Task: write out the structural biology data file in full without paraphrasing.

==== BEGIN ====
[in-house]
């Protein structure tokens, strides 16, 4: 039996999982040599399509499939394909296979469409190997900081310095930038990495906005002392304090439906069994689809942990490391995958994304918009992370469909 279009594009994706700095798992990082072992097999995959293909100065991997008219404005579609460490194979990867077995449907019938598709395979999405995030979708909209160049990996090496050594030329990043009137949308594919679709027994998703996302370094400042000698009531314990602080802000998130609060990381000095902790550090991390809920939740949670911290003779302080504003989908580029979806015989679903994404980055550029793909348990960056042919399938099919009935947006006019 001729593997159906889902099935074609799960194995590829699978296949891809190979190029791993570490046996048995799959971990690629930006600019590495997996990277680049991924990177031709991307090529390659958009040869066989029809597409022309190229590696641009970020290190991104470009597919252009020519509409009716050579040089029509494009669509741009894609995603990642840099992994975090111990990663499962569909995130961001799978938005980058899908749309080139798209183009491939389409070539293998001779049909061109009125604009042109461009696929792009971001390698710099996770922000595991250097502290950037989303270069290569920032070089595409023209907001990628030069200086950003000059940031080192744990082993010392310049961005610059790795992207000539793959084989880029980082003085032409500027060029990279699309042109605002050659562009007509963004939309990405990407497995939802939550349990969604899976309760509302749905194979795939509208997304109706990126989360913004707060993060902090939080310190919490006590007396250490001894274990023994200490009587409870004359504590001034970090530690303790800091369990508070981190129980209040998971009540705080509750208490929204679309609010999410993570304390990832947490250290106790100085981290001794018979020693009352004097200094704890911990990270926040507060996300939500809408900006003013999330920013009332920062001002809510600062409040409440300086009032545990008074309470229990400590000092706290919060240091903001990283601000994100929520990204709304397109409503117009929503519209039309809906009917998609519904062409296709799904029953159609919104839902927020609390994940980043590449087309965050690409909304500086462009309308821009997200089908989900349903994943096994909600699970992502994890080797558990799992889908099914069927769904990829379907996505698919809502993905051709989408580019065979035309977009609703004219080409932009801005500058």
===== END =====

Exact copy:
[in-house]
């Protein structure tokens, strides 16, 4: 039996999982040599399509499939394909296979469409190997900081310095930038990495906005002392304090439906069994689809942990490391995958994304918009992370469909 279009594009994706700095798992990082072992097999995959293909100065991997008219404005579609460490194979990867077995449907019938598709395979999405995030979708909209160049990996090496050594030329990043009137949308594919679709027994998703996302370094400042000698009531314990602080802000998130609060990381000095902790550090991390809920939740949670911290003779302080504003989908580029979806015989679903994404980055550029793909348990960056042919399938099919009935947006006019 001729593997159906889902099935074609799960194995590829699978296949891809190979190029791993570490046996048995799959971990690629930006600019590495997996990277680049991924990177031709991307090529390659958009040869066989029809597409022309190229590696641009970020290190991104470009597919252009020519509409009716050579040089029509494009669509741009894609995603990642840099992994975090111990990663499962569909995130961001799978938005980058899908749309080139798209183009491939389409070539293998001779049909061109009125604009042109461009696929792009971001390698710099996770922000595991250097502290950037989303270069290569920032070089595409023209907001990628030069200086950003000059940031080192744990082993010392310049961005610059790795992207000539793959084989880029980082003085032409500027060029990279699309042109605002050659562009007509963004939309990405990407497995939802939550349990969604899976309760509302749905194979795939509208997304109706990126989360913004707060993060902090939080310190919490006590007396250490001894274990023994200490009587409870004359504590001034970090530690303790800091369990508070981190129980209040998971009540705080509750208490929204679309609010999410993570304390990832947490250290106790100085981290001794018979020693009352004097200094704890911990990270926040507060996300939500809408900006003013999330920013009332920062001002809510600062409040409440300086009032545990008074309470229990400590000092706290919060240091903001990283601000994100929520990204709304397109409503117009929503519209039309809906009917998609519904062409296709799904029953159609919104839902927020609390994940980043590449087309965050690409909304500086462009309308821009997200089908989900349903994943096994909600699970992502994890080797558990799992889908099914069927769904990829379907996505698919809502993905051709989408580019065979035309977009609703004219080409932009801005500058």